Umm, you forgot the part about that sales declined before of generally outdated products and general problem of average joe who no longer could buy a car on credit... Thank you. I am now happier to know that there will be plenty of people who will continue to spend mo' money they don't have even in a bad economy. Thank you, because this means I will have a forever lifetime supply of debt slaves who will perpetually have to rent because they won't ever be able to afford to save to own a home...Thank you, because this means that I can continue to sell smartphone products that people will continue to waste their hard earned paychecks on, so that I can continue to increase my net worth... There will always be a 5%-1% crowd because the remaining 95-99% of the people haven't learned anything and continues to mortgage their future to death at the expense of making the 5%-1% crowd wealthier..The same people that the 95-99% supposedly hates...Really smart there..
      Chris Burns
      • 1 Year Ago
      what makes you aka AutoBlog think that they are not buying the cars that they actually want? Not everyone likes Camrys, and Accords. People do have different tastes whether you agree with them or not.
        Yeah yeah
        • 1 Year Ago
        @Chris Burns
        So you are suggesting that for whatever reason sub-prime borrowers actually prefer the Dodge Avenger to Camrys and Accords at far greater rates than the rest of the general public? Interesting theory, but I'll go with the fact that the Avenger is way cheaper than it's competitors as being the more plausible explanation.
        clquake
        • 1 Year Ago
        @Chris Burns
        It's more like they can't afford Camrys or Accords.
          DK
          • 1 Year Ago
          @clquake
          The Camry is on the one list...
      cgm9999
      • 1 Year Ago
      As a veteran and a former active duty soldier of 9 years, I can personally say that this list is 100% accurate. You have no idea how many times I've been on the phone with one of my Soldiers' debt collectors trying to sort out their financial problems because they purchased one of these cars when they couldn't afford it (NCOs know what I'm talking about here; civilians will be baffled). You see so many Dodge Ram, Avengers, and Calibers on Army posts that I used to joke they were the mascot of the E4 Mafia.
      bootsnchaps60
      • 1 Year Ago
      I rented a Dodge Avenger recently and liked it because it was relatively low tech. No screens, just traditional instrumentation. I'd consider a used one.
      muchdrama
      • 1 Year Ago
      '...but rather buying what they need.' Holy crap! Buying what one needs! Cats and dogs living together!
      Justin Campanale
      • 1 Year Ago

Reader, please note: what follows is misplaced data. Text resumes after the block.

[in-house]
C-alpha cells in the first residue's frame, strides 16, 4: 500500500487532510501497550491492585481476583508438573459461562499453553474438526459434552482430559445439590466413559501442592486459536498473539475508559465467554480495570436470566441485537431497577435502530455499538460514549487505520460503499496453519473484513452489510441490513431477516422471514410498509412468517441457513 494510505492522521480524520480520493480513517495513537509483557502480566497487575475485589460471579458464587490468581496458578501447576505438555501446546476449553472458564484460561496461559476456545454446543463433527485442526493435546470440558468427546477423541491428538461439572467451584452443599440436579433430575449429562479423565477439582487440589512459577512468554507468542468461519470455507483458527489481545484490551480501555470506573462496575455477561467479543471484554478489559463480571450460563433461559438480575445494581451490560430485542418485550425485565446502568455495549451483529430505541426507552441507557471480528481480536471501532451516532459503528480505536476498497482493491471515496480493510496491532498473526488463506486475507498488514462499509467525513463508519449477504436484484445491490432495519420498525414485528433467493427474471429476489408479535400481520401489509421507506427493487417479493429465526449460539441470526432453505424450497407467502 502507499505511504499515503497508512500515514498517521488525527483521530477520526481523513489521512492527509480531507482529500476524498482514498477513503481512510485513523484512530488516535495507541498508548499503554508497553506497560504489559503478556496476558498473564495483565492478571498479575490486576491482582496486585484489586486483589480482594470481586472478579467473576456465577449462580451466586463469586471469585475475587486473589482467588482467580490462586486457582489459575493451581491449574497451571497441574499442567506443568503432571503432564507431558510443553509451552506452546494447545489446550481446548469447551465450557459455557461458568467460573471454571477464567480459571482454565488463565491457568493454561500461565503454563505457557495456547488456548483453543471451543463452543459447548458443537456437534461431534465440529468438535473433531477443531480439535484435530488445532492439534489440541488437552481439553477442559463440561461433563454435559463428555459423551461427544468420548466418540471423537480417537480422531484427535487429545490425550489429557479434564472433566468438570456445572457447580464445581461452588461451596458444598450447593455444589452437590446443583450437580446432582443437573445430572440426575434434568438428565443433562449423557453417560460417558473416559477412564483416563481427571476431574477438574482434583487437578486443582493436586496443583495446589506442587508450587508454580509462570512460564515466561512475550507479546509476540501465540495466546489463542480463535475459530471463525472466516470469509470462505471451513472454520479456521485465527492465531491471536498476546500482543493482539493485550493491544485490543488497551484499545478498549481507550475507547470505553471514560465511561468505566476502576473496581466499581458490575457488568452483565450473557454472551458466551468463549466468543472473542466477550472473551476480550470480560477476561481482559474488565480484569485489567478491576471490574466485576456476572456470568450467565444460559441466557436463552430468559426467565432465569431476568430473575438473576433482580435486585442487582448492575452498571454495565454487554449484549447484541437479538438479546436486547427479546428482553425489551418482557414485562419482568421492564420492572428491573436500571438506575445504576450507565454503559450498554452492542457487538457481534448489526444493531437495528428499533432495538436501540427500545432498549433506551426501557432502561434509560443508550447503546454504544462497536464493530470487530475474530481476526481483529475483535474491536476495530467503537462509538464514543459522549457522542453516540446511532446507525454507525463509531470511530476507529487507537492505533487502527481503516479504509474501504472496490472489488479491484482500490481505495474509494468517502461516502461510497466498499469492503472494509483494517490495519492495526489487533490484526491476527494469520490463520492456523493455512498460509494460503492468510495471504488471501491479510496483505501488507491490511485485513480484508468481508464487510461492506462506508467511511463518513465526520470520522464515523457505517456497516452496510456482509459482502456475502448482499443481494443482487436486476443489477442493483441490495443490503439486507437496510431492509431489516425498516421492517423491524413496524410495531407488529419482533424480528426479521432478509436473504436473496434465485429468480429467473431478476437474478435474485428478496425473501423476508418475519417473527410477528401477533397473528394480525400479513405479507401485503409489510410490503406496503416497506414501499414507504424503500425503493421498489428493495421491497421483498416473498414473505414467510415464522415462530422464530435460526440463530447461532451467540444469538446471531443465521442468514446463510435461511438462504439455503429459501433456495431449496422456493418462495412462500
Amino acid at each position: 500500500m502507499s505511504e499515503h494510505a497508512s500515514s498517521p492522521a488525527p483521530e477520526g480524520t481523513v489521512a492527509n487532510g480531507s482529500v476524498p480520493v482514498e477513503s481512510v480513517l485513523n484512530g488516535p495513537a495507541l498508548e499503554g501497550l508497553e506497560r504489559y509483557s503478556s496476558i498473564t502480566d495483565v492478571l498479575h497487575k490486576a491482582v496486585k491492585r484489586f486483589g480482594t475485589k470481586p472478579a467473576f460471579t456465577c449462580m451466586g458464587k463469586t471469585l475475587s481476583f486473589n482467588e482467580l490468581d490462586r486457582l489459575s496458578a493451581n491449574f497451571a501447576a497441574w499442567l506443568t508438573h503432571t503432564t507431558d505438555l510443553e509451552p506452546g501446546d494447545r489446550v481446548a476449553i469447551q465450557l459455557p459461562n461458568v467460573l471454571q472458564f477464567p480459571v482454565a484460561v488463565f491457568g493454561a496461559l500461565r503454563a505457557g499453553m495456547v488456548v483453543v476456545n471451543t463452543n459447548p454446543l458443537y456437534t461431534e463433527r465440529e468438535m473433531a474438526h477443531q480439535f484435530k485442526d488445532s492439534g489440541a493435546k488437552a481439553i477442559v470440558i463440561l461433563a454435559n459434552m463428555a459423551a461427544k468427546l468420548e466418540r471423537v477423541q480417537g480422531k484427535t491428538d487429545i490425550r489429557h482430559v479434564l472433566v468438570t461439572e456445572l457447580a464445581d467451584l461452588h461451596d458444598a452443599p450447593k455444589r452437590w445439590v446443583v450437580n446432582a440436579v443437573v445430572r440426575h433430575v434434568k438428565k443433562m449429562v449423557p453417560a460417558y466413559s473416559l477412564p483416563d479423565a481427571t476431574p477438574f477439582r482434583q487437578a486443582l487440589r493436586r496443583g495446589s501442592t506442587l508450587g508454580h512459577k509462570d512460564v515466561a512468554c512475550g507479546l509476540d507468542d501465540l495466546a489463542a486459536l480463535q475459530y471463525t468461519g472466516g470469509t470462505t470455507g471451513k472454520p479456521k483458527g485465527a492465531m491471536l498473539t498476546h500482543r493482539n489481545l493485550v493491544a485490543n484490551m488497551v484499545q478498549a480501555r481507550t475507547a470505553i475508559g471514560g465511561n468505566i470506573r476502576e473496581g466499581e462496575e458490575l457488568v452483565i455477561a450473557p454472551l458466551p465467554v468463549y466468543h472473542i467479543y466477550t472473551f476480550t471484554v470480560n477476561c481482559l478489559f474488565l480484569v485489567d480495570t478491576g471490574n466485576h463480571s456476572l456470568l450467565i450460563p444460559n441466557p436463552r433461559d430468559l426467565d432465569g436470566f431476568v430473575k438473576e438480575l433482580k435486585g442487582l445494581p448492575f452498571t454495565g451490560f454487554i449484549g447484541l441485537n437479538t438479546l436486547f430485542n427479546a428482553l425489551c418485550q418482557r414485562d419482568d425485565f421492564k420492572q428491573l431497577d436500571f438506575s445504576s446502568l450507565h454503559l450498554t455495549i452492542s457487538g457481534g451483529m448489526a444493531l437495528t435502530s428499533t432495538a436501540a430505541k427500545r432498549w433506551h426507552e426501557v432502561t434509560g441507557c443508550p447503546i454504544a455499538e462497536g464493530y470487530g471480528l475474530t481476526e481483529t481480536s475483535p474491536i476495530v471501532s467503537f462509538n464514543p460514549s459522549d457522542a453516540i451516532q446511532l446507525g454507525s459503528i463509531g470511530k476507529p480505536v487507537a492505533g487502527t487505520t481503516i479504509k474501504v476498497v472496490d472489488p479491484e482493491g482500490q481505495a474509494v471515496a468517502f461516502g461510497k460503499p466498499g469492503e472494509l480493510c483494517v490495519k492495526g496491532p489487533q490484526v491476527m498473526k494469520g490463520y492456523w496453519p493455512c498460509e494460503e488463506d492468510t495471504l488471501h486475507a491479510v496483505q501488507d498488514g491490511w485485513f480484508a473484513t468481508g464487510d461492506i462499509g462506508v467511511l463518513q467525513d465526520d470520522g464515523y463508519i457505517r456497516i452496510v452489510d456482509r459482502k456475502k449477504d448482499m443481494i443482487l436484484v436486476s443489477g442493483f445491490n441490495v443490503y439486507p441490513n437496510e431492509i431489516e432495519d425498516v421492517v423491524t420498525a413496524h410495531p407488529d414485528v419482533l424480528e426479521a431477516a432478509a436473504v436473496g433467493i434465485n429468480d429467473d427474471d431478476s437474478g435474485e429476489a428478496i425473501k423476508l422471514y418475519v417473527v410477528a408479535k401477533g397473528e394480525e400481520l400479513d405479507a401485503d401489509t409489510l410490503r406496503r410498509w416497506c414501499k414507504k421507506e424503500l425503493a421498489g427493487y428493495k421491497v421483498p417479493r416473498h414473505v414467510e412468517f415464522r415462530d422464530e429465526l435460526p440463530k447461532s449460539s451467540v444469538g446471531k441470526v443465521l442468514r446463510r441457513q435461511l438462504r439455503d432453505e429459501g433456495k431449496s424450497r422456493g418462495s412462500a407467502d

Why the hell are these people buying pickup trucks, Mustangs, and midsizers? If you can't afford a new car, get a used one. It's as simple as that. A new car is a huge expenditure and isn't something you buy if you have bad credit. A B or C segment used car is what you should get if you're in this situation and you NEED a new car.
      Ryan C. Lawson
      • 1 Year Ago
      Of course I'm the guy who can't afford a new car but bought an avenger cuz I could... +1 if you agree that I should have bought a used car (WRX) and had more money for a better apartment...
      Les Foster
      • 1 Year Ago
      I honestly think that a better list would be the top 10 repo'd cars. That would be interesting to see and probably indicate which cars are "more subprime purchased than others". Now a-days though, everything can be purchased on credit. Want a $600 laptop, go down to best buy and apply for a in-store credit card. Want a new $1500 living room set, go down to rooms to go, apply for credit and get a tv too. I'm not saying that if you can't afford it cash that you shouldn't buy it. There are times that you do need to finance something. However some of it is stupid.
      Jim Pease
      • 1 Year Ago
      Do dealers really let people leave a car lot with a car and no financing? A friend of a friend supposedly drove around in a new Toyota for two weeks before they were able to get him financing because of his credit history. I won't even mention the "rent to own" wheels he put on it.
        nmyunit
        • 1 Year Ago
        @Jim Pease
        yes. dealers often let people off the lot (on Saturdays, when banks are closed) before they have their deal financed. they take risks on some people based upon down pmt, credit, trade.
        Rashard Longino
        • 1 Year Ago
        @Jim Pease
        Unfortunately, it does happen, especially on Sundays when dealers are open but banks are not. You'd be amazed at what really happens at some dealerships these days.
        Jim Pease
        • 1 Year Ago
        @Jim Pease
        Thanks guys! I had no idea!